We’re glad they recognize some of the health benefits. Actually, this should already be well-known to them. While their country was occupied during World War II, the supply of animal products was all but cut off from the general population. During that time disease rates fell significantly, giving something of a silver lining to all the hardship. Now that they recognize the environmental and health benefits of a vegetarian diet, we hope they will come to learn more about compassion towards animals and the global hunger benefits of a vegetarian diet as well.
To our knowledge, this is the first instance of an entire military going veg once a week. The significance of this can hardly be overstated. Hopefully this will set the ball rolling for other NATO members to follow suit. So far, the vegetarian fare is going over pretty well amongst the troops, especially the meat analogues. One soldier was convinced the mysterious soy product in his taco was actually ground beef because it was so real.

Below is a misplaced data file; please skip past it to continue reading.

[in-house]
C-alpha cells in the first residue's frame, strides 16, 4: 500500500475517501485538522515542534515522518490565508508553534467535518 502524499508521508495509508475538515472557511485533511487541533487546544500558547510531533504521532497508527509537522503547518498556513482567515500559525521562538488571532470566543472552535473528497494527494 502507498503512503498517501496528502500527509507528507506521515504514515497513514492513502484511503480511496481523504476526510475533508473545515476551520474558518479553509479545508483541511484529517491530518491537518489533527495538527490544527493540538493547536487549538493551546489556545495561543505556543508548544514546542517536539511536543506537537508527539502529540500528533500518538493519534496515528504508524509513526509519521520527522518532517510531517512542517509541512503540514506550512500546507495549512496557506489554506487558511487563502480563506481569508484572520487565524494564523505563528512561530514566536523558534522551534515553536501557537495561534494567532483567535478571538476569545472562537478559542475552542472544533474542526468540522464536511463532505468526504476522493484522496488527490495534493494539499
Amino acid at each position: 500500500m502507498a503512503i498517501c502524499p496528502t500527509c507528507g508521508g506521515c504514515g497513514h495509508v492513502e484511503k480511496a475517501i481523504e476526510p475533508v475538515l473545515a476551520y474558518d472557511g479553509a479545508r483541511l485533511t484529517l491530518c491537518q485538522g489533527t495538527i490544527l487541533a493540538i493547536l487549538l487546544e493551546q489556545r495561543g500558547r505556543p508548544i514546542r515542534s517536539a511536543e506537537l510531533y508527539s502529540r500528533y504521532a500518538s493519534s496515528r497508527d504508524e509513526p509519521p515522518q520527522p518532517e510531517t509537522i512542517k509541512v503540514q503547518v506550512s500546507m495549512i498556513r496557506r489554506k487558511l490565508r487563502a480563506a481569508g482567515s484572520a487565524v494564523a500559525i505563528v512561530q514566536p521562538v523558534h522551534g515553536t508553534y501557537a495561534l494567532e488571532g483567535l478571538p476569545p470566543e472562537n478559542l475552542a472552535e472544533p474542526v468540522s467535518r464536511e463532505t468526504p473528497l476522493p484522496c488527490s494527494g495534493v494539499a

In the meantime, Santa please take note. We’re getting real close to the North Pole. So on your next trip down from the Pole, why not stop at Spisestedet, an all plant-based restaurant in Oslo, and treat yourself and the elves to dinner. They’re making a recipe and checking it twice. Their chimney is all clear for you and you’ll be giving yourself, the elves, the planet, and all who share it, the most precious gift of all: life itself.
We recently wrote about the first public school go all vegetarian. While we know of no other public school that has as yet, followed New York’s lead, we do want to report about three other major school districts that have made some profound moves in the veg-direction. The latest is the San Diego public school system which has enacted a Meatless Monday policy for every school in the city. Almost as exciting is the level of recognition shown by its school board members. Just listen to what their vice president, Kevin Beiser, has to say. It represents such a sea change that it’s worth quoting:
As a member of the San Diego Unified school board, I’m proud to have helped pass the resolution to participate in Meatless Mondays at our elementary and K-8 schools. When I joined the board, it was because I wanted to do to everything I can to ensure a better future and more opportunities for our city’s children. Food and nutrition plays a big, but often overlooked, role in education and it’s time we give it the attention it deserves.